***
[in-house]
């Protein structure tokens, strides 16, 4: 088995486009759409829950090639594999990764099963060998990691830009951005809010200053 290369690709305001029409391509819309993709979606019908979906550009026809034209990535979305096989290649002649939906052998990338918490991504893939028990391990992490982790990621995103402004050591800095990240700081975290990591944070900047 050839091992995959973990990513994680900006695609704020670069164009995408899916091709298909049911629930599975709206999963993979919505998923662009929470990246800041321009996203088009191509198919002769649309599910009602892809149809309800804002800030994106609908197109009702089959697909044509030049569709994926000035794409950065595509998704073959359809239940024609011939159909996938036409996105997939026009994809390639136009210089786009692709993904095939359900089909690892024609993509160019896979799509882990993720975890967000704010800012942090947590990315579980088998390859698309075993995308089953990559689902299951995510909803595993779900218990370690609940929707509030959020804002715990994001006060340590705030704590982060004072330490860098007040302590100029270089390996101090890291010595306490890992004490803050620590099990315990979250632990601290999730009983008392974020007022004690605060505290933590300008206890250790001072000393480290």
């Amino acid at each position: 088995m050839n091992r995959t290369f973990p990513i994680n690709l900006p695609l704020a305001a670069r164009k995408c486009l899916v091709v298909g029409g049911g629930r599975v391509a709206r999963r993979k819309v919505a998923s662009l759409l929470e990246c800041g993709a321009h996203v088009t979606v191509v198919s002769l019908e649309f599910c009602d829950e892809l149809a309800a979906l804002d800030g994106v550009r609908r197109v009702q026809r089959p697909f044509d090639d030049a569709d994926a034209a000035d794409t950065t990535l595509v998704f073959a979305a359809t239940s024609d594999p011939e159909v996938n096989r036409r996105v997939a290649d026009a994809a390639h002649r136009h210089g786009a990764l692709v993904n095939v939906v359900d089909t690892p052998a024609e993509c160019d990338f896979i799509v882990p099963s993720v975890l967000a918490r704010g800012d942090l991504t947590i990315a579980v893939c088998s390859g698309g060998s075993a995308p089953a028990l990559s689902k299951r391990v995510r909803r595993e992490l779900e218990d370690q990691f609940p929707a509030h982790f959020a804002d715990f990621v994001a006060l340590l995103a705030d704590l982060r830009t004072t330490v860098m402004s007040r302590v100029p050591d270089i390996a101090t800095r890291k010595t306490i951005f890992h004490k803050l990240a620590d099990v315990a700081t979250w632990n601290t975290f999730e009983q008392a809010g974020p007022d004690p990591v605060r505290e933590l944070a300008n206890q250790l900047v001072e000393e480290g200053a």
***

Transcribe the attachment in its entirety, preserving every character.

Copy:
[in-house]
């Protein structure tokens, strides 16, 4: 088995486009759409829950090639594999990764099963060998990691830009951005809010200053 290369690709305001029409391509819309993709979606019908979906550009026809034209990535979305096989290649002649939906052998990338918490991504893939028990391990992490982790990621995103402004050591800095990240700081975290990591944070900047 050839091992995959973990990513994680900006695609704020670069164009995408899916091709298909049911629930599975709206999963993979919505998923662009929470990246800041321009996203088009191509198919002769649309599910009602892809149809309800804002800030994106609908197109009702089959697909044509030049569709994926000035794409950065595509998704073959359809239940024609011939159909996938036409996105997939026009994809390639136009210089786009692709993904095939359900089909690892024609993509160019896979799509882990993720975890967000704010800012942090947590990315579980088998390859698309075993995308089953990559689902299951995510909803595993779900218990370690609940929707509030959020804002715990994001006060340590705030704590982060004072330490860098007040302590100029270089390996101090890291010595306490890992004490803050620590099990315990979250632990601290999730009983008392974020007022004690605060505290933590300008206890250790001072000393480290």
């Amino acid at each position: 088995m050839n091992r995959t290369f973990p990513i994680n690709l900006p695609l704020a305001a670069r164009k995408c486009l899916v091709v298909g029409g049911g629930r599975v391509a709206r999963r993979k819309v919505a998923s662009l759409l929470e990246c800041g993709a321009h996203v088009t979606v191509v198919s002769l019908e649309f599910c009602d829950e892809l149809a309800a979906l804002d800030g994106v550009r609908r197109v009702q026809r089959p697909f044509d090639d030049a569709d994926a034209a000035d794409t950065t990535l595509v998704f073959a979305a359809t239940s024609d594999p011939e159909v996938n096989r036409r996105v997939a290649d026009a994809a390639h002649r136009h210089g786009a990764l692709v993904n095939v939906v359900d089909t690892p052998a024609e993509c160019d990338f896979i799509v882990p099963s993720v975890l967000a918490r704010g800012d942090l991504t947590i990315a579980v893939c088998s390859g698309g060998s075993a995308p089953a028990l990559s689902k299951r391990v995510r909803r595993e992490l779900e218990d370690q990691f609940p929707a509030h982790f959020a804002d715990f990621v994001a006060l340590l995103a705030d704590l982060r830009t004072t330490v860098m402004s007040r302590v100029p050591d270089i390996a101090t800095r890291k010595t306490i951005f890992h004490k803050l990240a620590d099990v315990a700081t979250w632990n601290t975290f999730e009983q008392a809010g974020p007022d004690p990591v605060r505290e933590l944070a300008n206890q250790l900047v001072e000393e480290g200053a």